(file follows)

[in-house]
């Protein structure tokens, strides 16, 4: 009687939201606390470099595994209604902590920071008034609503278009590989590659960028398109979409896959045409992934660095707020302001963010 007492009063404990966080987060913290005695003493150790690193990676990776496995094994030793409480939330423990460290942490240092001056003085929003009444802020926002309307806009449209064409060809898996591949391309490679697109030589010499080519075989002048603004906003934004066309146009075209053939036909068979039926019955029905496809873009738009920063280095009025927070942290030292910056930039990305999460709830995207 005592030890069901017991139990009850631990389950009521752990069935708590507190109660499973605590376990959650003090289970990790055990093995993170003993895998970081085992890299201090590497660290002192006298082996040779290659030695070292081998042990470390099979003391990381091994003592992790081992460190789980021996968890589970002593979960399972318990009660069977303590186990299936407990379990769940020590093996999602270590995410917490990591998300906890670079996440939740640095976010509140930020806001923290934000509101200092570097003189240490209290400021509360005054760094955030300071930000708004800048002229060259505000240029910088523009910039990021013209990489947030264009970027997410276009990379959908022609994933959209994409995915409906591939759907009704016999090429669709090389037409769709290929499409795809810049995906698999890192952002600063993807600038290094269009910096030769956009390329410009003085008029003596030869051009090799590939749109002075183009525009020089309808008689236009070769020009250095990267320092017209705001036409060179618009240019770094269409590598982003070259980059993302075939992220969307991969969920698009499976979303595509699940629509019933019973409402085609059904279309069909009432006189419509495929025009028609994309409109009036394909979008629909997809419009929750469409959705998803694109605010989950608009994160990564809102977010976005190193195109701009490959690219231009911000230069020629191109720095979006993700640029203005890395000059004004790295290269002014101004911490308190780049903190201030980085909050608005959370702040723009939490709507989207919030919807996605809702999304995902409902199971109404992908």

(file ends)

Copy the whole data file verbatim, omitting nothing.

[in-house]
């Protein structure tokens, strides 16, 4: 009687939201606390470099595994209604902590920071008034609503278009590989590659960028398109979409896959045409992934660095707020302001963010 007492009063404990966080987060913290005695003493150790690193990676990776496995094994030793409480939330423990460290942490240092001056003085929003009444802020926002309307806009449209064409060809898996591949391309490679697109030589010499080519075989002048603004906003934004066309146009075209053939036909068979039926019955029905496809873009738009920063280095009025927070942290030292910056930039990305999460709830995207 005592030890069901017991139990009850631990389950009521752990069935708590507190109660499973605590376990959650003090289970990790055990093995993170003993895998970081085992890299201090590497660290002192006298082996040779290659030695070292081998042990470390099979003391990381091994003592992790081992460190789980021996968890589970002593979960399972318990009660069977303590186990299936407990379990769940020590093996999602270590995410917490990591998300906890670079996440939740640095976010509140930020806001923290934000509101200092570097003189240490209290400021509360005054760094955030300071930000708004800048002229060259505000240029910088523009910039990021013209990489947030264009970027997410276009990379959908022609994933959209994409995915409906591939759907009704016999090429669709090389037409769709290929499409795809810049995906698999890192952002600063993807600038290094269009910096030769956009390329410009003085008029003596030869051009090799590939749109002075183009525009020089309808008689236009070769020009250095990267320092017209705001036409060179618009240019770094269409590598982003070259980059993302075939992220969307991969969920698009499976979303595509699940629509019933019973409402085609059904279309069909009432006189419509495929025009028609994309409109009036394909979008629909997809419009929750469409959705998803694109605010989950608009994160990564809102977010976005190193195109701009490959690219231009911000230069020629191109720095979006993700640029203005890395000059004004790295290269002014101004911490308190780049903190201030980085909050608005959370702040723009939490709507989207919030919807996605809702999304995902409902199971109404992908």